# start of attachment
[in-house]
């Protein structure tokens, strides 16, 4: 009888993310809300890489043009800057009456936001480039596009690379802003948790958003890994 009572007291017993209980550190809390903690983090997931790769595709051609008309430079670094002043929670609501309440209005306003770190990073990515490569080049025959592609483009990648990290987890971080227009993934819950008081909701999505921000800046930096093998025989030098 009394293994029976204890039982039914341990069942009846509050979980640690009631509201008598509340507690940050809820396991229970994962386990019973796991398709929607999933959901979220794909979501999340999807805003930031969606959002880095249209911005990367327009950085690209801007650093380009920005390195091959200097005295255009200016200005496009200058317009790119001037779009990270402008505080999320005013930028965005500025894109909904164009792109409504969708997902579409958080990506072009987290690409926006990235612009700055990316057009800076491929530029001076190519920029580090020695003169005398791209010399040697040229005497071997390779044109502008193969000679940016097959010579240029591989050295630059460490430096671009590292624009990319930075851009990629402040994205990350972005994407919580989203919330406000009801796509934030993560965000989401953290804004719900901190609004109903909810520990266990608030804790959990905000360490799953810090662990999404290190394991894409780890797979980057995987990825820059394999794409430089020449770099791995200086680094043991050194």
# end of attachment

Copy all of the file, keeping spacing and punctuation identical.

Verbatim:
[in-house]
């Protein structure tokens, strides 16, 4: 009888993310809300890489043009800057009456936001480039596009690379802003948790958003890994 009572007291017993209980550190809390903690983090997931790769595709051609008309430079670094002043929670609501309440209005306003770190990073990515490569080049025959592609483009990648990290987890971080227009993934819950008081909701999505921000800046930096093998025989030098 009394293994029976204890039982039914341990069942009846509050979980640690009631509201008598509340507690940050809820396991229970994962386990019973796991398709929607999933959901979220794909979501999340999807805003930031969606959002880095249209911005990367327009950085690209801007650093380009920005390195091959200097005295255009200016200005496009200058317009790119001037779009990270402008505080999320005013930028965005500025894109909904164009792109409504969708997902579409958080990506072009987290690409926006990235612009700055990316057009800076491929530029001076190519920029580090020695003169005398791209010399040697040229005497071997390779044109502008193969000679940016097959010579240029591989050295630059460490430096671009590292624009990319930075851009990629402040994205990350972005994407919580989203919330406000009801796509934030993560965000989401953290804004719900901190609004109903909810520990266990608030804790959990905000360490799953810090662990999404290190394991894409780890797979980057995987990825820059394999794409430089020449770099791995200086680094043991050194």